You Can Cook A Steak In A Waffle Iron, But That Doesn't Mean You Should

large steak with grill marks
large steak with grill marks - sweet marshmallow/Shutterstock

Okay, internet, we get it. There are plenty of things you can make in a waffle iron –- cookies, ramen, bacon, the list goes on and on. That being said, just because you can cook something in a waffle iron doesn't mean that it'll necessarily give you tasty results. Steak, for instance, is just all-around not a good choice for your waffle iron.

One TikTok user saw the idea of waffle iron steak as a challenge, and attempted to cook a large slab of beef in their waffle iron. However, as they point out in their video, this method takes much longer to cook through, in addition to requiring constant pressure on the iron's lid.

The waffle iron method of cooking steak also potentially poses the problem of temperature. The average waffle iron has a temperature range of 250 degrees Fahrenheit to 400 degrees Fahrenheit, while steaks are ideally cooked between 450 degrees Fahrenheit and 550 degrees Fahrenheit. In other words, to get your steak cooked to a safe internal temperature of, say, 145 degrees Fahrenheit, you need to cook it for about 10 minutes.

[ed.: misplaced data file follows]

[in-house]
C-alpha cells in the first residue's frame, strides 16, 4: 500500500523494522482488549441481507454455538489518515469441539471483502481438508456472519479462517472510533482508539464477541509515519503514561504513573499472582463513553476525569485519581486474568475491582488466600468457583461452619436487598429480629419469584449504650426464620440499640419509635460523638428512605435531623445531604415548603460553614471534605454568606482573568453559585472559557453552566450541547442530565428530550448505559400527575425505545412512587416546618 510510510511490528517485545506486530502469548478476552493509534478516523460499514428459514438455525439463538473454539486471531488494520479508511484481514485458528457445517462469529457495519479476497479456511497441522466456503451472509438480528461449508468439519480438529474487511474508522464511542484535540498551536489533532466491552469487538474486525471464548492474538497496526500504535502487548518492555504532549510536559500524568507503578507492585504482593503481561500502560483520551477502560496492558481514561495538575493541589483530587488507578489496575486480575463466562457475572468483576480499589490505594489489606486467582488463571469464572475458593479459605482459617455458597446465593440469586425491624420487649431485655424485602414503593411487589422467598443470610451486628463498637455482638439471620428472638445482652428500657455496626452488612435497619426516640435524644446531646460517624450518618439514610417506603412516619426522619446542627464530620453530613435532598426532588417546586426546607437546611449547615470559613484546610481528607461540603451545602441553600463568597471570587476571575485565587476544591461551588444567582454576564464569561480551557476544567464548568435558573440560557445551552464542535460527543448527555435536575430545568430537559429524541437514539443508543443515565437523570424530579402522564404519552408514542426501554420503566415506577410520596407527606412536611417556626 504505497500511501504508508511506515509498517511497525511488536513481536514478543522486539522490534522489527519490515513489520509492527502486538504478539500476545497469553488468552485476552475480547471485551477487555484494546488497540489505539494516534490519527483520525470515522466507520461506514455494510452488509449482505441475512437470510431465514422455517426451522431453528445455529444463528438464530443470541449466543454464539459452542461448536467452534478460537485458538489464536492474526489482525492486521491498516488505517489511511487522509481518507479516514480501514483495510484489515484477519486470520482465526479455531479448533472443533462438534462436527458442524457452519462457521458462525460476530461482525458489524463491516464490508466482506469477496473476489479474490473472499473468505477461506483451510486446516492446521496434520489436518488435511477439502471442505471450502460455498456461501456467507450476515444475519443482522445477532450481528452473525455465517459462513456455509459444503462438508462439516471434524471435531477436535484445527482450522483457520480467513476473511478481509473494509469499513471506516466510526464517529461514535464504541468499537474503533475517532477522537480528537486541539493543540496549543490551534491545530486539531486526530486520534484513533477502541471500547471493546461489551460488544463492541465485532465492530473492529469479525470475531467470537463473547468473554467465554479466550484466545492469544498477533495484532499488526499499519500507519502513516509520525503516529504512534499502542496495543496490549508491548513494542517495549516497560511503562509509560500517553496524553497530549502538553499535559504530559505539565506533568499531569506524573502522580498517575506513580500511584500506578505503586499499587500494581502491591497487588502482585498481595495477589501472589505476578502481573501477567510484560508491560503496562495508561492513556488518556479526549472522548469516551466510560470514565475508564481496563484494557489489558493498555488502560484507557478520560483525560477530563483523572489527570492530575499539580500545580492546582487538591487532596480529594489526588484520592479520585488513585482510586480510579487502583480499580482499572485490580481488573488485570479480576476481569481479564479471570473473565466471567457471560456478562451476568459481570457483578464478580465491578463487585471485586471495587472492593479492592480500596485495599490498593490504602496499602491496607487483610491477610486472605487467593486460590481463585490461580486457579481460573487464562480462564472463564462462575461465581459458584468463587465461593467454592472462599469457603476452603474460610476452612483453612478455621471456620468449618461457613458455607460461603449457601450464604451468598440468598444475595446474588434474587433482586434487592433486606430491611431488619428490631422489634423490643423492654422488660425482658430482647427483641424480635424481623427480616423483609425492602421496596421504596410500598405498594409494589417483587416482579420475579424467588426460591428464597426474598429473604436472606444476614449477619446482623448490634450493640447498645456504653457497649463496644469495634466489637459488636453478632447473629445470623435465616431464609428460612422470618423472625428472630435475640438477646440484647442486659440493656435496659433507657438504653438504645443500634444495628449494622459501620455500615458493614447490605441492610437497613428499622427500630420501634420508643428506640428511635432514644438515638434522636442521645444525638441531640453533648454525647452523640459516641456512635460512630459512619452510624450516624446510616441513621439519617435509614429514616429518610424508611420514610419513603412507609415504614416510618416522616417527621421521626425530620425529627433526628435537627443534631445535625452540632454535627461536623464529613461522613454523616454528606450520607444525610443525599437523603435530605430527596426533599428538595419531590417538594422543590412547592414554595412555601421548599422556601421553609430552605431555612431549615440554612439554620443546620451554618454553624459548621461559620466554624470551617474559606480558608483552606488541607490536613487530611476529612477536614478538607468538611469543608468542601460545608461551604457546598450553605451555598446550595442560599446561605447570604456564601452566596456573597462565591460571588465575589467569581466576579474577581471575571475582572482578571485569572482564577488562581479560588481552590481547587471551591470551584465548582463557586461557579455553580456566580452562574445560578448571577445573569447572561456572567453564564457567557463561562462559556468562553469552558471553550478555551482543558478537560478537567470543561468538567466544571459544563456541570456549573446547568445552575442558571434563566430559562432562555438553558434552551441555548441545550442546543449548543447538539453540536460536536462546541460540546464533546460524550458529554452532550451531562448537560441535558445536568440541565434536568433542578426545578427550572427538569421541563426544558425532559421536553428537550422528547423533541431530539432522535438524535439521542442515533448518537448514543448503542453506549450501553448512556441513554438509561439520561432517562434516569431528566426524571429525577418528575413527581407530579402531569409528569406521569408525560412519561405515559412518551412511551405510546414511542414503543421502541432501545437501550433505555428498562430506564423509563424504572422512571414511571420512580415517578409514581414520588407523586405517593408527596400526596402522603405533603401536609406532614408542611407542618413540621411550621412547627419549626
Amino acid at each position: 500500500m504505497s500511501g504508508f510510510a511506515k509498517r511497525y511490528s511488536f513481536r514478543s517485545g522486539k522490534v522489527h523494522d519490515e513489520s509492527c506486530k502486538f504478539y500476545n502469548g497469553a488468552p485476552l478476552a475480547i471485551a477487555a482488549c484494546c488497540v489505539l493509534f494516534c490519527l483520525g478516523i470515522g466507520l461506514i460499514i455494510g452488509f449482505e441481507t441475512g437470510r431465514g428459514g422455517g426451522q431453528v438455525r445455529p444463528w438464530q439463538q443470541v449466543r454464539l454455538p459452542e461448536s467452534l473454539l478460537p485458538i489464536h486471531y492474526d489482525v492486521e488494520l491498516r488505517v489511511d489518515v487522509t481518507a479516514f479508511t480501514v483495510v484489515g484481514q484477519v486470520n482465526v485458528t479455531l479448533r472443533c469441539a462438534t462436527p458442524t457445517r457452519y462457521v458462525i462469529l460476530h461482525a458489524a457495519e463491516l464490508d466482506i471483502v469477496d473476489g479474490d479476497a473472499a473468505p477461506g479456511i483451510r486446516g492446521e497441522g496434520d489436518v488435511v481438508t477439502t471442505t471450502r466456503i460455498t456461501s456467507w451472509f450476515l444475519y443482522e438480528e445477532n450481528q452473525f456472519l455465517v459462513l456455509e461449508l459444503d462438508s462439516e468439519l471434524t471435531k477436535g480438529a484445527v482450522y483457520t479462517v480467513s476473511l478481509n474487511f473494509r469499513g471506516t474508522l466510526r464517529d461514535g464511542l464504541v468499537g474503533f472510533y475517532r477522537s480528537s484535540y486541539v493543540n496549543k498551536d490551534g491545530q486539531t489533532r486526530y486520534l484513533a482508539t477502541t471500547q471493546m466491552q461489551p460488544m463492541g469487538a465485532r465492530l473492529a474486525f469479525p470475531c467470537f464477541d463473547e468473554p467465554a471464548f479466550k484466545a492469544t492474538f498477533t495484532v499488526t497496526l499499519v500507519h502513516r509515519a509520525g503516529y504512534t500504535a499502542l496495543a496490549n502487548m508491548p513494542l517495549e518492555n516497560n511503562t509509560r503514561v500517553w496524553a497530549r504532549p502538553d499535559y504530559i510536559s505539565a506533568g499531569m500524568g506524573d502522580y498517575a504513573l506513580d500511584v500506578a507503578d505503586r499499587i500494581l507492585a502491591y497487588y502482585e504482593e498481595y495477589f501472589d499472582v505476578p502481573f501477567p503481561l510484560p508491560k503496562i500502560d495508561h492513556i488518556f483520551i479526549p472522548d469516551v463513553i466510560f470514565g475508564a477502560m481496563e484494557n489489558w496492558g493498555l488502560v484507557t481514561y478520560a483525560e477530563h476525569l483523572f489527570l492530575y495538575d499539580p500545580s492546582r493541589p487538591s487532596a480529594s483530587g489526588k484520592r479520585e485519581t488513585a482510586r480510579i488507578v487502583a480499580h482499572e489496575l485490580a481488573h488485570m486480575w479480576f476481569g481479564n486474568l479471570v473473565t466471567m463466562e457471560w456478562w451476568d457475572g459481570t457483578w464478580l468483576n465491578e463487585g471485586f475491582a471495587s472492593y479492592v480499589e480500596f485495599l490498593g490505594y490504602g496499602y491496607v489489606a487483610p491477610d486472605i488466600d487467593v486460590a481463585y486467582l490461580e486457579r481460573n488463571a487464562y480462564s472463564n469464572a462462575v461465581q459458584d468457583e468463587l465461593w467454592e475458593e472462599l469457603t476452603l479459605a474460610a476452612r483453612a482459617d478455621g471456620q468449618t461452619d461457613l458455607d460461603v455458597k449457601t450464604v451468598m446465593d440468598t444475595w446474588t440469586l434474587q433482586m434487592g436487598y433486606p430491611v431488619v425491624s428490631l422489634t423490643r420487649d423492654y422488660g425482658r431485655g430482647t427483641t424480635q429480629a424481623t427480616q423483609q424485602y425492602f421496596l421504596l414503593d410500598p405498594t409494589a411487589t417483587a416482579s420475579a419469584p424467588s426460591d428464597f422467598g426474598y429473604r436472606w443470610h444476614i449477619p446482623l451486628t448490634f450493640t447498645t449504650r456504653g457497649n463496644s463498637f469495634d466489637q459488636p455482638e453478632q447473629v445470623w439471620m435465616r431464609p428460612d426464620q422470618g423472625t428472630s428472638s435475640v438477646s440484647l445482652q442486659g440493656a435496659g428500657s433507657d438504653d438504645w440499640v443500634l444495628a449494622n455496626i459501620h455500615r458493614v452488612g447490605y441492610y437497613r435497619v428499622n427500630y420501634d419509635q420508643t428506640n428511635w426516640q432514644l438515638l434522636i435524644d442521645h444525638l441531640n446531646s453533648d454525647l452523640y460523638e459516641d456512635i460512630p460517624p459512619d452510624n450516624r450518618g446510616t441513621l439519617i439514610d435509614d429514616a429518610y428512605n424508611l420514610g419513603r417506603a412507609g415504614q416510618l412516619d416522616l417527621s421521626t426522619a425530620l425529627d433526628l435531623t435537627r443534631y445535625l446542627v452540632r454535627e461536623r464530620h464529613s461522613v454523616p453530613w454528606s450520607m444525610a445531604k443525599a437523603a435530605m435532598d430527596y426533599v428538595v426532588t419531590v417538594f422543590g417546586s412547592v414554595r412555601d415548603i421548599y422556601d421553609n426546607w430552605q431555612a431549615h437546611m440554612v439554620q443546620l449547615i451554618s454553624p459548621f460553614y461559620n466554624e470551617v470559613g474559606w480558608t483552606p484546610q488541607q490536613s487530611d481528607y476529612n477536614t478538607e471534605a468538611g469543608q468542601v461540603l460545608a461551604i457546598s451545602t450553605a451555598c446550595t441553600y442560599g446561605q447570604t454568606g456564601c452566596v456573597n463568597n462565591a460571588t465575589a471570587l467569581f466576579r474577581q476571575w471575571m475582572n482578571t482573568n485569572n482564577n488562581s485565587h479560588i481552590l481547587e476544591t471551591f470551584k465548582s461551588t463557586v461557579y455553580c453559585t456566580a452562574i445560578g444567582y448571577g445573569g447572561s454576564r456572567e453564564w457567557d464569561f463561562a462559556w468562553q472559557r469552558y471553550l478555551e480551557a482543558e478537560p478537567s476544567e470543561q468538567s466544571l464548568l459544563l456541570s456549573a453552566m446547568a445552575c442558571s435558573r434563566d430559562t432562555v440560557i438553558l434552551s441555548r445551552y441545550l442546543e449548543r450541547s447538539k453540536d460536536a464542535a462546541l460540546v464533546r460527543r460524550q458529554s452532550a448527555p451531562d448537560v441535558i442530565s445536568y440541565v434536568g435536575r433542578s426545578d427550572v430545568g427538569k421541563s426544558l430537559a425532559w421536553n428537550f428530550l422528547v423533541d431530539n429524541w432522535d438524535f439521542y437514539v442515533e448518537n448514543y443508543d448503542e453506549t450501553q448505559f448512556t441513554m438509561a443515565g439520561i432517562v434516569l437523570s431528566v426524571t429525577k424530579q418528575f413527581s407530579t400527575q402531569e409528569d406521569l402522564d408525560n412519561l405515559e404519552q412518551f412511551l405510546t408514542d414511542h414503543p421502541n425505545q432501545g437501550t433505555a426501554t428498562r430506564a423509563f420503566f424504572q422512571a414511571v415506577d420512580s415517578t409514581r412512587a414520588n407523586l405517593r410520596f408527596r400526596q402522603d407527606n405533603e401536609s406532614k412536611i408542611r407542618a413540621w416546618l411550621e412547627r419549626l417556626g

Read more: Mistakes Everyone Makes When Cooking Steak

Things To Consider If You're Set On Cooking Steak In A Waffle Iron

Person greasing a waffle iron
Person greasing a waffle iron - AnikonaAnn/Shutterstock

To be fair, we can understand wanting to try cooking a steak in a waffle iron, if only to see what happens. So, to help you with your waffle-based experimentation, we have a few tips for you to keep in mind.

First, be sure to use cooking spray or savory fat to grease your waffle iron, both to prevent sticking and to add a little extra flavor to the steak. Next, you'll want to place your steak as far forward in the waffle iron as possible, allowing the hinge to close as much as it can with the meat inside. You'll get a more even cook this way.

As mentioned earlier, larger and thicker pieces of steak will take longer to cook through, so it might be worth the effort to take a meat tenderizer to the steak first to flatten it out. Lastly, you should always use a meat thermometer to check the internal temperature of your steak before you take a bite, regardless of the cooking method used.

Read the original article on Mashed.